Boy Scout: In your very first interview for Punk Magazine, you ambush Lou Reed at CBGB. As you begin the interview you find yourself salivating over his cheeseburger. To create a sit down for a magazine that's not even formulated yet is incredible but to walk out with a triumphant interview in hand is kind of a fractured fairytale. I love to hear how things begin.
Legs McNeil: John Holmstrom was really the music guy. He had read in Lester Bangs column in Cream Magazine about The Dictators. We got that album and it was fucking great, you know? And John had seen The Ramones,I believe, before we had seen them. So, when we went to CBGB that first night… and John had always been playing Metal Machine Music, which is you know, Lou Reed’s double album of just pure feedback that John thought was the ultimate punk record, which I thought was a piece of shit.
So, when we walked at CBGB's, Lou was sitting there with Danny Fields and I was like “Hey! there's that guy you're playing.” I really didn't know about the Velvets history at that point. I mean, I subsequently went out and bought White Light/White Heat the next week which was a great fucking album. I think it was the first album I ever bought. But I was only 19. I couldn't afford to buy records. I was really that kind of white trash latchkey kid who didn't have a penny to his name.
It wasn't Alice Cooper, it wasn't Iggy Pop. Those were my two big heroes. It's just another fuckin guy who made a shitty album. I mean, I loved Lou Reed Live, the album. But I wasn't really impressed and plus, Lou was with Rachel, who was this trans-something, you didn't know if it was a man… although she had five o'clock shadow. So, I wasn't really impressed with Lou. You know, maybe if he was with a really hot girl I would have been but he didn't present himself well. Later on, when I really got into the Velvets it was kind of like “Wow, this guy's fucking great” and also his solo records too.
The stuff about the cheeseburgers… we were starving. We didn't have any money. And Lou took us to the Lo Cal and was eating this huge cheeseburger. All I kept doing with staring at the fucking cheeseburger. I think we could afford one beer between us. We took a sip and passed it on to the next guy. But Holmstrom was jumping up and down “We got Lou Reed for the cover! We got Lou Reed for the cover.” I was kind of like, “Yeah, but did you see that chick he was with?” I didn't know why John was so excited. Until I saw the stuff that he did with it. When he asked him “who's your favorite cartoonist” and stuff, and then he drew it in, you know Wally Wood… that I thought was fucking fantastic. And you know, I kind of saw the brilliance of the magazine. I mean cause John was kind of the guiding light. And by doing it hand lettered, I think we reestablished a real a real rapport with our audience, because it was almost like someone who written you a note in study-hall passed it on. I like that about Punk magazine a lot you know? The hand lettering, I thought was just absolutely brilliant. And you can manipulate the words better, you know? You can make them pop out, or drip, or whatever you wanted.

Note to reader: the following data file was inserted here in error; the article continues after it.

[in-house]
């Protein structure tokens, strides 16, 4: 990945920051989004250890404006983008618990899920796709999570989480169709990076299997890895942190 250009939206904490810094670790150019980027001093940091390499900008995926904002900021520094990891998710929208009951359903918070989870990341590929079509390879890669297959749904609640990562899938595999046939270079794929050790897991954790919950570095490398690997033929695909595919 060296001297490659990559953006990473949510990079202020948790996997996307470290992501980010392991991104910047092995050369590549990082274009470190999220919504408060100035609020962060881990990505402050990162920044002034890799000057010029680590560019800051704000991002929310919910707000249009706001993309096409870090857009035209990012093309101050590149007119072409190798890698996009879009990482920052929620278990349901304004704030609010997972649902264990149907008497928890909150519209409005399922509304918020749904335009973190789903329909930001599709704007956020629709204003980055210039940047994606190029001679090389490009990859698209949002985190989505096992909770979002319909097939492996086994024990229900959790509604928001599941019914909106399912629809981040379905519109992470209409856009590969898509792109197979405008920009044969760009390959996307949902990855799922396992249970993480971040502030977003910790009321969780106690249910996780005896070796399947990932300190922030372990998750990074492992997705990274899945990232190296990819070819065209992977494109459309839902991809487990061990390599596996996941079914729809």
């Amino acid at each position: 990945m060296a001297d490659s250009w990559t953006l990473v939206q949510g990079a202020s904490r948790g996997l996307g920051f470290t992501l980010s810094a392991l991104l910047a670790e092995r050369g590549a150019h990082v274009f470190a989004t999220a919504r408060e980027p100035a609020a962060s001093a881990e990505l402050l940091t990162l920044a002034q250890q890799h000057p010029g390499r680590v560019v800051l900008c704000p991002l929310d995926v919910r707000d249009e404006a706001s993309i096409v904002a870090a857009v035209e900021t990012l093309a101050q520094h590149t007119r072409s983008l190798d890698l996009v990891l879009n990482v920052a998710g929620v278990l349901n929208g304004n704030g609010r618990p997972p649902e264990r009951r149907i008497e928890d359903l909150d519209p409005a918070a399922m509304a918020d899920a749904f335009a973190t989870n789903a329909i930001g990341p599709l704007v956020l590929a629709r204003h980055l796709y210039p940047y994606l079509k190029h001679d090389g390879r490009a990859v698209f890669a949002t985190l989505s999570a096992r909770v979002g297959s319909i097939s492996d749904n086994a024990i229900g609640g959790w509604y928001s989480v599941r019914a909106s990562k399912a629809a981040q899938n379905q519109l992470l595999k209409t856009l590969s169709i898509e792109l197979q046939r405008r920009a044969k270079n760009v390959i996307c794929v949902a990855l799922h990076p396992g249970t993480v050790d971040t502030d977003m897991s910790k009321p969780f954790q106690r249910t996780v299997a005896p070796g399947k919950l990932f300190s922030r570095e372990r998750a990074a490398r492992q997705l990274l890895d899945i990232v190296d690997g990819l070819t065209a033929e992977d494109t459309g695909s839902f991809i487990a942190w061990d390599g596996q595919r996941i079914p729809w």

Boy Scout: I cannot imagine the impact of what this must have looked like when it hit the street at that time with that name. it must have felt like one of your own and it must have had an immediate reaction.
Legs McNeil: It did. I remember we were collating the first issue by hand and The Ramones were supposed to be playing with The Heartbreakers at a club called Sea of Clouds New Year's Eve, 1976. They ended up not playing because I think The Heartbreakers got ripped off, and they were not going to pay or something. But I had brought like four or five of the magazines to the club, and I walked there. It was on Houston. Our printer was in Soho right there. I walked up to Broadway and people were grabbing magazine out of my hands and running away with it. So, that night was probably the most exciting night.
And I thought the magazine was a stupid idea, John said “No, no… if we do a magazine, people will want to hang out with us and buy us drinks.” I had one copy left of the magazine when I got there, and Danny Fields and Joey Ramone was standing there, I've given it to them, and they started looking at it, you know, studying it really closely, and then Danny turned around to me said “Legs, can I get you a beer?” and I thought “Wow, Holmstrom was right!” … so our scheme worked.
Boy Scout: I could stay on this tangent forever because that hamburger is like your “Rosebud?”
Legs McNeil: Yeah, you know, I still wanted a bite of that hamburger, it looked so fucking good. I was kind of being an asshole to Lou too for not buying us drinks or something, you know…?
Boy Scout: Did Lou Reed circle back and say anything to you and Holmstrom about that issue?
Legs McNeil: He loved Holmstrom. Whenever they were together he would pull Homstrom aside and talk his ear off for an hour and I just thought “This is so fucking boring” and I’d pull on John’s sleeve and I go “Let's go downtown. Let's go back to CBs and hang out. I don’t want to up here. These people are all so old. I don't want to hang up with them. Let's go let's go back to CBGB's and pick up girls,” you know? And John be like “Shhh. Quiet, Legs, Shhh,” and go back to talking to Lou for another hour. I just be sitting here. Lou never even looked at me after that.